• Destroy guerrilla cohesion and break their hold upon the population via political initiative that demonstrates moral legitimacy and vitality of government and by relentless military operations that emphasize stealth/fast tempo/fluidity-of-action and cohesion of overall effort.[25]

Boyd did not perceive the type of global war now facing us, including terrorists who are willing to sacrifice their own lives to take the war to the enemy. Even so, there is little doubt that he would stand by his prescriptions to fight the moral war, just as he had outlined, to create the mismatches essential to defeating the enemy.

The Chairman of the U.S. Joint Chiefs of Staff, Air Force General Richard B. Myers, is of the belief that this current war against global terrorism resembles that of World War II in at least one significant way. He recently told Congress: “During World War II, the services showed a remarkable capacity to learn from the experience. At the beginning of the war, they faced conditions they had not prepared for, but managed to adapt themselves in the midst of the fight, and within a short time had established an extraordinary degree of teamwork and combat efficiency. We face a similar task today—to defeat multiple enemies who are capable of striking us with asymmetric means from locations around the world. Wining this new global war will require us to exhibit the same flexibility in adapting to changing conditions.”[26]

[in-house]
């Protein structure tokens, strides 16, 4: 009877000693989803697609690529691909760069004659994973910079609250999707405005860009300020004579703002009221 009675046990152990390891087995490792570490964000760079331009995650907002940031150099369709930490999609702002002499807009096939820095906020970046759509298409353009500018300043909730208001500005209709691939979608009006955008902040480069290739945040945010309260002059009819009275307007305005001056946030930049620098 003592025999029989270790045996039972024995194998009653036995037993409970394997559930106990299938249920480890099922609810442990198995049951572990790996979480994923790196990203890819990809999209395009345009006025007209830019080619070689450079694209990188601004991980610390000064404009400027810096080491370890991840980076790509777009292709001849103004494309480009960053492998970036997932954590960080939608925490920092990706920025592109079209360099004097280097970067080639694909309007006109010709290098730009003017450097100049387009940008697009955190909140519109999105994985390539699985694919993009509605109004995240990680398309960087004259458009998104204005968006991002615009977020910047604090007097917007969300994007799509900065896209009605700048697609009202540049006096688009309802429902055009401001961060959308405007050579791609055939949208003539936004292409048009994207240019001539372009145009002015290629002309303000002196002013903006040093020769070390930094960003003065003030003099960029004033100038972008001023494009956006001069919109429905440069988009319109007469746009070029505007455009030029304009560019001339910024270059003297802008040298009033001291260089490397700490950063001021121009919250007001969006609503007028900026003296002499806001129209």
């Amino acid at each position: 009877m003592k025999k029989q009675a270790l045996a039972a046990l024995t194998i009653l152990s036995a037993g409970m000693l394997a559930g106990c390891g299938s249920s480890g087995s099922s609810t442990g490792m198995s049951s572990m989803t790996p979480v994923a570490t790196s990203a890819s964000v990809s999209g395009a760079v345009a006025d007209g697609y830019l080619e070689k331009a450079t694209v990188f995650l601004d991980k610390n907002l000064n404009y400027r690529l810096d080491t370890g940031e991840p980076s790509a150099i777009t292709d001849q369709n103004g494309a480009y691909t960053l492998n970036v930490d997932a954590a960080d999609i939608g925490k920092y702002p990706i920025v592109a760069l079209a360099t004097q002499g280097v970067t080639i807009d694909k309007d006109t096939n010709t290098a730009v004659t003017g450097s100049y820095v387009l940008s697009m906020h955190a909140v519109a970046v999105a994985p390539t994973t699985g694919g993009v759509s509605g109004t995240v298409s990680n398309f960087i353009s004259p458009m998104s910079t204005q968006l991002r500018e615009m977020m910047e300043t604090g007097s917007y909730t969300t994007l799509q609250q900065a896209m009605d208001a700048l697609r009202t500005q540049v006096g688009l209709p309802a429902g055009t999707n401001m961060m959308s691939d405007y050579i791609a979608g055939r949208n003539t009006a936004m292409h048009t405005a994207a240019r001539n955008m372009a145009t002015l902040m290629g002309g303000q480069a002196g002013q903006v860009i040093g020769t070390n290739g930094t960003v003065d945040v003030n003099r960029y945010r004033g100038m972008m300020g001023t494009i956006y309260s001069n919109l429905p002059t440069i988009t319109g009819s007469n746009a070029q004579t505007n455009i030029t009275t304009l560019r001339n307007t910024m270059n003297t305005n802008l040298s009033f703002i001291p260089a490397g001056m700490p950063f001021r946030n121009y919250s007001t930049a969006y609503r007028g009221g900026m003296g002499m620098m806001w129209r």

General Myers is right with regard to the need for “adaptation” in handling the mismatches presented by the enemy and creating our own mismatches over the enemy. We might even use the term “transformation”. We cannot afford a one-dimensional or two-dimensional fighting force. “Transformation” must not be restricted to a single event where some tinkering is done with organizations or policy. Transformation and adaptation must be the hallmark of any capability to provide for the national defense, and particularly to fight 4GW, and it begins with thinking organizations. Our military forces must be able to transform to the environment in order to survive and in order to win. That also means transforming how we think about fighting and how we fight. Combating 4GW is quite different from combating 2GW. The Al Qaeda can elect to attack the U.S. using 4GW, but the dilemma confronting us is that U.S. military must be able to fight and win in all forms of warfare.